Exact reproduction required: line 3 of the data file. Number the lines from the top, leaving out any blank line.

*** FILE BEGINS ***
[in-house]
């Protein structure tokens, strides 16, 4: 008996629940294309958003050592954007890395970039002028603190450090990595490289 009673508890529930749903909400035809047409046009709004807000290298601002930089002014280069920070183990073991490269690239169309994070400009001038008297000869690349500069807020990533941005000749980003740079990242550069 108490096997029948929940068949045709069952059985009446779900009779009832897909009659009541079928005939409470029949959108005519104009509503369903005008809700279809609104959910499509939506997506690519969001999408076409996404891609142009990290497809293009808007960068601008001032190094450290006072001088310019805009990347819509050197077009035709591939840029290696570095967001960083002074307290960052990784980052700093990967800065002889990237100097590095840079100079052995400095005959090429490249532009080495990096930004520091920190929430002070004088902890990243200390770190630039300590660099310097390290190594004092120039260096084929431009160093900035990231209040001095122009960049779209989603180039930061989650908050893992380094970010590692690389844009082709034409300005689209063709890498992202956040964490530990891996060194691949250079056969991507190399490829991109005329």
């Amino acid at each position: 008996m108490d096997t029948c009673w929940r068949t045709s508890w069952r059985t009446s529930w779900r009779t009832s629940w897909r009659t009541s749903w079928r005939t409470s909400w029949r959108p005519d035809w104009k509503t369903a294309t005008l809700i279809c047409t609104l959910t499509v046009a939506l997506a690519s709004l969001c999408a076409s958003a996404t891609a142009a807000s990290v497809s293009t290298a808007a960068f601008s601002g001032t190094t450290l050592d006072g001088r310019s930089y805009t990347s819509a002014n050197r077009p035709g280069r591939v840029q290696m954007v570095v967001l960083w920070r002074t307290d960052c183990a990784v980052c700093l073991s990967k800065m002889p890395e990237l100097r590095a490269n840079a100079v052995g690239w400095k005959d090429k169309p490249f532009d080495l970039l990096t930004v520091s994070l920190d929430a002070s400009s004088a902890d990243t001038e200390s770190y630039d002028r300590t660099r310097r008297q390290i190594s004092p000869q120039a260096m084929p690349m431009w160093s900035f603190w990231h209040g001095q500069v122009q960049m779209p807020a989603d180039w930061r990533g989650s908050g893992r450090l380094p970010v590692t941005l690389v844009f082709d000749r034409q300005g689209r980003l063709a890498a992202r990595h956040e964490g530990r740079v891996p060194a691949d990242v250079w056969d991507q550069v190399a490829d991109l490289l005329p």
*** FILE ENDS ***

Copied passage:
């Amino acid at each position: 008996m108490d096997t029948c009673w929940r068949t045709s508890w069952r059985t009446s529930w779900r009779t009832s629940w897909r009659t009541s749903w079928r005939t409470s909400w029949r959108p005519d035809w104009k509503t369903a294309t005008l809700i279809c047409t609104l959910t499509v046009a939506l997506a690519s709004l969001c999408a076409s958003a996404t891609a142009a807000s990290v497809s293009t290298a808007a960068f601008s601002g001032t190094t450290l050592d006072g001088r310019s930089y805009t990347s819509a002014n050197r077009p035709g280069r591939v840029q290696m954007v570095v967001l960083w920070r002074t307290d960052c183990a990784v980052c700093l073991s990967k800065m002889p890395e990237l100097r590095a490269n840079a100079v052995g690239w400095k005959d090429k169309p490249f532009d080495l970039l990096t930004v520091s994070l920190d929430a002070s400009s004088a902890d990243t001038e200390s770190y630039d002028r300590t660099r310097r008297q390290i190594s004092p000869q120039a260096m084929p690349m431009w160093s900035f603190w990231h209040g001095q500069v122009q960049m779209p807020a989603d180039w930061r990533g989650s908050g893992r450090l380094p970010v590692t941005l690389v844009f082709d000749r034409q300005g689209r980003l063709a890498a992202r990595h956040e964490g530990r740079v891996p060194a691949d990242v250079w056969d991507q550069v190399a490829d991109l490289l005329p």